The herpetofauna is represented by Crocodylus niloticus, Pelusios cf. P. sinuatus, Varanus sp. and Python sp.
The herpetofauna agrees with other vertebrates in indicating a landscape with extensive wet areas.
In order to find fossil localities of the same age and possibly with the same fauna, the palaeontological survey has been recently extended to Sudan.
8 – The giant tortoise from San Josè (Ecuador)
The only chelonian remain from the Holocene of San Josè testifies for the presence in continental Ecuador of a giant tortoise with a carapace length of about one meter. Due to the robustness of the remain, it is possible to suppose that a giant size was acquired in an environment non predator-free.
9 - The crocodyles from Trinil (Java)
Along with the renowned remains of Pithecanthropus erectus, Dubois found at Trinil (Java) several fossil crocodylians. On the basis of these remains, Dubois briefly described the new species Crocodylus ossifragus and Gavialis bengawanicus. With the goal of evaluating the validity of these species, and, if valid, their phylogenetic relationships, the Dubois collection at Naturalis (Leiden, The Netherlands) and the Selenka collection at Natural History Museum in Berlin (Germany) have been studied. A project in collaboration with John de Vos (Leiden).
10 – The Bronze age amphibians from the “Ara Cave" (Israel)
Thanks to the collaboration of Guy Bar-Oz (Haifa) and Lior Weissbrod (St. Louis) the Bronze age amphibians from the “Ara Cave" (Israel) have been studied. The remains indicate the presence of Pelobates syriacus and Bufo viridis.
Remarkable is the presence of P. syriacus because it is locally extinc at present.
11 – The Dmanisi (Georgia) herpetofauna
Dmanisi is a quite popular Early Pleistocene locality among palaeoanthropologists because of the abundant Homo remains testifying and early spread from Africa of our ancestors. Despite the herpetofaunal remains are rather rare, the following taxa have been identified: Bufo viridis, Testudo graeca, Lacerta gr. L. viridis, and cf. Elaphe quatuorlineata.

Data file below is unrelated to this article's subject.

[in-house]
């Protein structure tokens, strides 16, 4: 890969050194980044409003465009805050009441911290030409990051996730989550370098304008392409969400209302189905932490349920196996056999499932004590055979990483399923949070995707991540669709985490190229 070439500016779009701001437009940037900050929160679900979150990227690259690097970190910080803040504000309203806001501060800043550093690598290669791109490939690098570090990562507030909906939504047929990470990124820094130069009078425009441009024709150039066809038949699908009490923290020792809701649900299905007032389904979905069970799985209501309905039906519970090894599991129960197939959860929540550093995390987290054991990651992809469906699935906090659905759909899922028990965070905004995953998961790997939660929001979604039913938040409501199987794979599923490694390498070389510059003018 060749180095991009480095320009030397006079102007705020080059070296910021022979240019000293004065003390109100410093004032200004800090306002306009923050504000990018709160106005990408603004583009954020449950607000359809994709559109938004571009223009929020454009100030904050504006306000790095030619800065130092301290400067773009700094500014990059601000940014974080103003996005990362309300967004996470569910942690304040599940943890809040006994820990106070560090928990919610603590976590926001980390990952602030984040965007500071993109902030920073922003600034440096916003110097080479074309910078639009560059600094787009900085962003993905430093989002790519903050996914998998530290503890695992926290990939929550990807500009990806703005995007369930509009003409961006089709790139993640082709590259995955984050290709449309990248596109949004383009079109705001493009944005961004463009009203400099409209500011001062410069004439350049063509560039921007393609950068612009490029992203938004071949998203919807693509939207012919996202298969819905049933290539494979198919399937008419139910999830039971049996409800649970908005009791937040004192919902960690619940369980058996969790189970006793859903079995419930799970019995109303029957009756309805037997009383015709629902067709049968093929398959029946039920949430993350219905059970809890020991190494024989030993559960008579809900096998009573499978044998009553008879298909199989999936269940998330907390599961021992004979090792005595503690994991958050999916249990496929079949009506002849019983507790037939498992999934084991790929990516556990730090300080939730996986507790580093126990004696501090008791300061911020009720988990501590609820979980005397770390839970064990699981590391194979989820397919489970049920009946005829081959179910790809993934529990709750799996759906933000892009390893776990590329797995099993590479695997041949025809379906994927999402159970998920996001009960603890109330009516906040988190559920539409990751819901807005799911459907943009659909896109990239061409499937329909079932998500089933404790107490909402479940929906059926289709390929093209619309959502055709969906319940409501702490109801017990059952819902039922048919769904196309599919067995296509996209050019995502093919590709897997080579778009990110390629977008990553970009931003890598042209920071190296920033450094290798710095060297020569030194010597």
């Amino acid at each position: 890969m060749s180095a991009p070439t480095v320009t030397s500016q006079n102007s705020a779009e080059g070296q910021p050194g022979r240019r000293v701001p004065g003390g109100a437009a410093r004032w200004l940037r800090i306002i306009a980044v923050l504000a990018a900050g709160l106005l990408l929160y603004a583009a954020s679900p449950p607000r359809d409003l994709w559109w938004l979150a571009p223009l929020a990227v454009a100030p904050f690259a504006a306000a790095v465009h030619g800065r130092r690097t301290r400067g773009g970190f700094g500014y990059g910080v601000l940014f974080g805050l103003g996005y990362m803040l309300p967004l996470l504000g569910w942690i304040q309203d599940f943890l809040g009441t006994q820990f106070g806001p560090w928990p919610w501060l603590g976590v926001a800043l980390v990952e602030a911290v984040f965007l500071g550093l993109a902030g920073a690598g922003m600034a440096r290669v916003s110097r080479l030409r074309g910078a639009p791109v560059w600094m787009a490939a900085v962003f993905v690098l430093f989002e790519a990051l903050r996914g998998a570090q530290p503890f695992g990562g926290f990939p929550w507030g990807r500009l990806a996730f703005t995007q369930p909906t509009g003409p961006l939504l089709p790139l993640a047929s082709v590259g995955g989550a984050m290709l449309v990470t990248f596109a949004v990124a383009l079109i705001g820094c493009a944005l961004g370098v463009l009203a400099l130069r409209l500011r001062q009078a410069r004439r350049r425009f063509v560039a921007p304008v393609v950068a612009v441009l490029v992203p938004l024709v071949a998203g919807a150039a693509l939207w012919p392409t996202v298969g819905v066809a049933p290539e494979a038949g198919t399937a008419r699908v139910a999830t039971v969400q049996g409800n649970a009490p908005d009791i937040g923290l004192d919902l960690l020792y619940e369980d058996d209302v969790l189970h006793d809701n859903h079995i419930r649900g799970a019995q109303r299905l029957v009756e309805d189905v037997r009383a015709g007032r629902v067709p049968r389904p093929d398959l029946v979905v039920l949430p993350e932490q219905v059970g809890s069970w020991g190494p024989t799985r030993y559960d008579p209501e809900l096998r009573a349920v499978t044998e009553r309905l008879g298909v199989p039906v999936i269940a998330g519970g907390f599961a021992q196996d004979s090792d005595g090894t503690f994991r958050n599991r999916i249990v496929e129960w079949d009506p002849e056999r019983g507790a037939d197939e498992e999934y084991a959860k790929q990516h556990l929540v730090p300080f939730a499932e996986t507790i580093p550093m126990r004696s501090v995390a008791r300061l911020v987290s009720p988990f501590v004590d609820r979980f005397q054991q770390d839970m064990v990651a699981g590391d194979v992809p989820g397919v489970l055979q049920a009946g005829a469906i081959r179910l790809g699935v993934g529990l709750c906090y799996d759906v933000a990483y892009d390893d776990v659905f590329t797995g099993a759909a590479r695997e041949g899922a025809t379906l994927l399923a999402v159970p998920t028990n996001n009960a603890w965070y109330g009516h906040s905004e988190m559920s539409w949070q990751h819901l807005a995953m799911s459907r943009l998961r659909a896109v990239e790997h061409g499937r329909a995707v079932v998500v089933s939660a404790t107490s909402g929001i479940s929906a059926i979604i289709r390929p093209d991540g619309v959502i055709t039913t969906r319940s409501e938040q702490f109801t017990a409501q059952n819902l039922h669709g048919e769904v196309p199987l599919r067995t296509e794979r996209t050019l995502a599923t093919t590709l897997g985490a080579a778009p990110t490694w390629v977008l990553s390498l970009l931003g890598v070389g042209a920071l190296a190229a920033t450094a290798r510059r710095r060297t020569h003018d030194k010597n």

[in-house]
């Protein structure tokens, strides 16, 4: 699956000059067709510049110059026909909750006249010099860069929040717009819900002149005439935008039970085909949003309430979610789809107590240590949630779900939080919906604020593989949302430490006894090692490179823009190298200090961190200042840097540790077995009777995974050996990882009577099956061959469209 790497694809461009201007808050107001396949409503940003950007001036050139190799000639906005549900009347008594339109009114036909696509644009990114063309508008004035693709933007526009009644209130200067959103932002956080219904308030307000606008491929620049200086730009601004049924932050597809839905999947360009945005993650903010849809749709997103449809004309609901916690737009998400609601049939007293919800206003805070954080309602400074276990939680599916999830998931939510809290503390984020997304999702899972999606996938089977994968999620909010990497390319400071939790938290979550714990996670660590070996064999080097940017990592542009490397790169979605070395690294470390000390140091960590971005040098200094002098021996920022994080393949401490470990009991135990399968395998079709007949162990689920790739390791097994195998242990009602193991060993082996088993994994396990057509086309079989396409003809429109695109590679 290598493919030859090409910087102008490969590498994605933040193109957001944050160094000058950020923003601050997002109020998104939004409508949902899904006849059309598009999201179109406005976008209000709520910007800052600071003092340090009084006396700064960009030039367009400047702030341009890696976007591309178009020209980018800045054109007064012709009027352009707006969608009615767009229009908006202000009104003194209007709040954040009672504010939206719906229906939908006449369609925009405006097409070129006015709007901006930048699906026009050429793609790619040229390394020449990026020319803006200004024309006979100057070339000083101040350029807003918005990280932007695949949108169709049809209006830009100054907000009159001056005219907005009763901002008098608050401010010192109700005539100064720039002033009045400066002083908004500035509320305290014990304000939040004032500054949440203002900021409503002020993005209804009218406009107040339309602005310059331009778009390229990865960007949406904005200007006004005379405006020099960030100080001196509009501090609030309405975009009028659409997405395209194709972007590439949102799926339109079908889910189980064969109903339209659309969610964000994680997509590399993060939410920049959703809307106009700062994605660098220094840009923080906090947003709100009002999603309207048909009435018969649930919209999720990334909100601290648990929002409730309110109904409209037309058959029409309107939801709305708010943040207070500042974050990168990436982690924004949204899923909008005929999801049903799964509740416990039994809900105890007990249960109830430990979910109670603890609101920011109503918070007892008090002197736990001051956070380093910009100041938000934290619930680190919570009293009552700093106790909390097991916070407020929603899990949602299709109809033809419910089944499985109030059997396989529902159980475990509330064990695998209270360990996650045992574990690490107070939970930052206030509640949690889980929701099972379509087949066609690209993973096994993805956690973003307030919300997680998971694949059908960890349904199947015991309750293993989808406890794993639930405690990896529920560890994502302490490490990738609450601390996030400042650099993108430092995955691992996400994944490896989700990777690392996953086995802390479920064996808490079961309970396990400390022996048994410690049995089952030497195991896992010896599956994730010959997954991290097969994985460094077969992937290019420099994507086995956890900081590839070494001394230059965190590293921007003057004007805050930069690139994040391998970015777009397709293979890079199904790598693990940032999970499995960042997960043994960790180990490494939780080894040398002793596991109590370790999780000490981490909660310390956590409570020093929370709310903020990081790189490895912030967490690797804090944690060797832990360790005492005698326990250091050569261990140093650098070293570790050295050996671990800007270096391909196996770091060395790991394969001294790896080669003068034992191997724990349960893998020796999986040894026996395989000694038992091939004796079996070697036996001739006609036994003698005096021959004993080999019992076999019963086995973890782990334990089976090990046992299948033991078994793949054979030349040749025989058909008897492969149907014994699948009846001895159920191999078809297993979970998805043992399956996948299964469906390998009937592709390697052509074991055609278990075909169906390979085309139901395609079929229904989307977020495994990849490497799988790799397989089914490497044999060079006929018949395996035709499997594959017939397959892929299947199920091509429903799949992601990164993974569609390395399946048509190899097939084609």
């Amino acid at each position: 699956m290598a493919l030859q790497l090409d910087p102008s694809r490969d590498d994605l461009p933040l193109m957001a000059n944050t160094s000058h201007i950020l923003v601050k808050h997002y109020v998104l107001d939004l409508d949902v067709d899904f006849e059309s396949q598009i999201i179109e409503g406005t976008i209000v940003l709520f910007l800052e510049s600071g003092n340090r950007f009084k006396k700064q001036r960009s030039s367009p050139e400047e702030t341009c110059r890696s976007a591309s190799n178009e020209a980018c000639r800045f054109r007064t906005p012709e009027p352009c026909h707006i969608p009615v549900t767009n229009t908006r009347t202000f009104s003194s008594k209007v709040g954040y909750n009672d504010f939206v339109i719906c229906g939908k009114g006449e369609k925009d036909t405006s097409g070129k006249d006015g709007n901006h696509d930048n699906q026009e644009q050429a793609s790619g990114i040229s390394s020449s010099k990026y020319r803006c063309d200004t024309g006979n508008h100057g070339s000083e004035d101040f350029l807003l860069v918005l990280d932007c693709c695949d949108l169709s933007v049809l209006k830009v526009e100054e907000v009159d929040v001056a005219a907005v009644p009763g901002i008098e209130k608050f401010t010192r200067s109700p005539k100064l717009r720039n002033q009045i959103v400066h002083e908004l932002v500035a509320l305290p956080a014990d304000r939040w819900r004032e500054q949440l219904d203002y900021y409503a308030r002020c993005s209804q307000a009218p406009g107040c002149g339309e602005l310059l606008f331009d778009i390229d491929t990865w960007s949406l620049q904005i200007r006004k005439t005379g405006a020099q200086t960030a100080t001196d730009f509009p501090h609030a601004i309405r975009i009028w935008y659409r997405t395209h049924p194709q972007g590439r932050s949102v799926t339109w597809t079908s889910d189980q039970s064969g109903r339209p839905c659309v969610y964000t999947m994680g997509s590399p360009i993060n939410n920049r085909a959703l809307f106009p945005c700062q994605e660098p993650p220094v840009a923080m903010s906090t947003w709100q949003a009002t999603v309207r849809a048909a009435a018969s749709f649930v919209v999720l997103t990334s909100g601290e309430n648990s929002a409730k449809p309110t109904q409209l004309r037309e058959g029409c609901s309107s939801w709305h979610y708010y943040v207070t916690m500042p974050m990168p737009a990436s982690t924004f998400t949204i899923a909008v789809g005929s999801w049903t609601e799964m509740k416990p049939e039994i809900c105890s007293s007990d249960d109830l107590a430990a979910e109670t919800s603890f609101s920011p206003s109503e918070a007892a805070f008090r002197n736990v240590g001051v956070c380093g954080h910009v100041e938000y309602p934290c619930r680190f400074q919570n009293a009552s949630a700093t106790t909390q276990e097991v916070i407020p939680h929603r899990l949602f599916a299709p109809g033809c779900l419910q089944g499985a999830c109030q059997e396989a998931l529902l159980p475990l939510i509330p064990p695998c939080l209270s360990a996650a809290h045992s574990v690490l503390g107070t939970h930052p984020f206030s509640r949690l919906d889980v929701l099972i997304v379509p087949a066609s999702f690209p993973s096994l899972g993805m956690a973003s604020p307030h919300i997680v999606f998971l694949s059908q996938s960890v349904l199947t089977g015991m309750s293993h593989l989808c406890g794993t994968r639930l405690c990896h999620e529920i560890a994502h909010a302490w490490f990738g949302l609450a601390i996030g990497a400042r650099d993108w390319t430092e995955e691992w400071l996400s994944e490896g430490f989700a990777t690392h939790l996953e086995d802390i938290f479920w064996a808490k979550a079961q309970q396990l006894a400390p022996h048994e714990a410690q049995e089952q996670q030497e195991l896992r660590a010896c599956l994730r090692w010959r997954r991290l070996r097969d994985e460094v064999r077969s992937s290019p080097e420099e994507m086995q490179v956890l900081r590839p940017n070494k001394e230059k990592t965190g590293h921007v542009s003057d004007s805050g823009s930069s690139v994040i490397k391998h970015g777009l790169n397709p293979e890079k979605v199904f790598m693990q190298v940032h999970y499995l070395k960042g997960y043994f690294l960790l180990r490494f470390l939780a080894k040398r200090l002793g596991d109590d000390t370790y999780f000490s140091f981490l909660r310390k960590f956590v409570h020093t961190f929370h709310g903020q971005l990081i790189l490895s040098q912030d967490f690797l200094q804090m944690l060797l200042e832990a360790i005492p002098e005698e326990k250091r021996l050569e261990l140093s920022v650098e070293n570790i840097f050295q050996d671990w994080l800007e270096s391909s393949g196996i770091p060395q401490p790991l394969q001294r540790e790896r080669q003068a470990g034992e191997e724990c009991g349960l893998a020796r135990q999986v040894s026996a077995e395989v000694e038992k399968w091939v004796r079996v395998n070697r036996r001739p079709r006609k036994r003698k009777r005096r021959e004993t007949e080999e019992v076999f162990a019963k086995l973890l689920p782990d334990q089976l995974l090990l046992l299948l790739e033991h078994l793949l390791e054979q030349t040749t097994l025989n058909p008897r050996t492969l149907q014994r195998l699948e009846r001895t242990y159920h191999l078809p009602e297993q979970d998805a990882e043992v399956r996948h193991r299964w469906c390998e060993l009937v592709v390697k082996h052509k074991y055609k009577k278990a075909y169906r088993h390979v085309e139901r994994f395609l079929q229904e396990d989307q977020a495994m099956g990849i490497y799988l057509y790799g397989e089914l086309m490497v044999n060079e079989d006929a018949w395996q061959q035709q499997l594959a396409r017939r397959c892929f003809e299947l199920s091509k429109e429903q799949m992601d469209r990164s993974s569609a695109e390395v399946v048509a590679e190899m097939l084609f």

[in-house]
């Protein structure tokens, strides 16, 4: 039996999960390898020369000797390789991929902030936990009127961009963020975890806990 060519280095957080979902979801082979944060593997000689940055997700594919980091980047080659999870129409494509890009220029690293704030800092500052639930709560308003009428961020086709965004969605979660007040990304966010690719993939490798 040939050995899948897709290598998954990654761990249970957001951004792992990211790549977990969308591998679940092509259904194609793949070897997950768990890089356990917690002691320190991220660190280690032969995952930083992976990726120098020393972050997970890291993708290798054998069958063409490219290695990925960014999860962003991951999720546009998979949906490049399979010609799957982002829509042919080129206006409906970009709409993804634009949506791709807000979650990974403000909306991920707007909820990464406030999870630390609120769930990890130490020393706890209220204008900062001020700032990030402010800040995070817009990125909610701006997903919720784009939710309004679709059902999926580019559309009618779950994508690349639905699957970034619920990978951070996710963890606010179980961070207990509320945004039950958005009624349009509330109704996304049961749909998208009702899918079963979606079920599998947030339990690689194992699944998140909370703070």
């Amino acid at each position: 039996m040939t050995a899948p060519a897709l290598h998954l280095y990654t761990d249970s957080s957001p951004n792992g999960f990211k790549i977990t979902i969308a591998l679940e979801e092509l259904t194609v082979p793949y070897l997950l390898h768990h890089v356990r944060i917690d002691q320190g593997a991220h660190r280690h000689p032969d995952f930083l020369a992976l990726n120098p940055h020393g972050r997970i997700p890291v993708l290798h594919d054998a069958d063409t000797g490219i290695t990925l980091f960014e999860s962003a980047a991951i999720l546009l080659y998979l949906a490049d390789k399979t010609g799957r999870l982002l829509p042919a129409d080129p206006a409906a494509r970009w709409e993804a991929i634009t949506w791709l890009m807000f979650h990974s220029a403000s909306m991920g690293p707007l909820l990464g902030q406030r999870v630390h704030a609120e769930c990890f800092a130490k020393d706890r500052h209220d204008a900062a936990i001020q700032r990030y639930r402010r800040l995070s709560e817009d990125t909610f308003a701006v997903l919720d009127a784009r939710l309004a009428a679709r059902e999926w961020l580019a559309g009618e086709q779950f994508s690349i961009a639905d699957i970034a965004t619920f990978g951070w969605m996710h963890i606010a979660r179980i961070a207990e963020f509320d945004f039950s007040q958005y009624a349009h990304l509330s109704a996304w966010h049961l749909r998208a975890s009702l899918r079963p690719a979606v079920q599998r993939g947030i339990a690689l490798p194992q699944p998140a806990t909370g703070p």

The few herpetofaunistic taxa could concurr with other vertebrates in indicating the presence of open and “relatively arid” environments.
The study of the Dmanis herpetofauna is framed into a larger project concerning the Neogene and Quaternary Georgian herpetofaunas .
12 – Osteology of Bufo brongersmai (Morocco)
Bufo brongersmai is a small toad that currently inhabits a narrow strip nearly entirely developed within the Moroccan boundaries. It is a species adapted to live in sub-Saharan environments and it is able to breed more efficiently than other species in extremely ephemeral water bodies.
The osteological analysis allowed to find several anatomical peculiarities wich could be related with its ecology and evolutionary history.
13 – Late Miocene herpetofauna from As Sahabi (Libya)
Thanks to the "East Libya Neogene Research Project" lead by Noel Boaz, new remains of Crocodylus checchiai coming from the Late Miocene Libyan locality of As Sahabi have been available for study.
Congresses and short courses
The VI European Workshop on Vertebrate Palaeontology has been organized at the Earth Sciences Department in September 2001.
A stage concerning the "Identification of the chelonian remains coming from the archaeological sites of Italy" has been recently organized at our department for the Italian Association of Archaeozoology.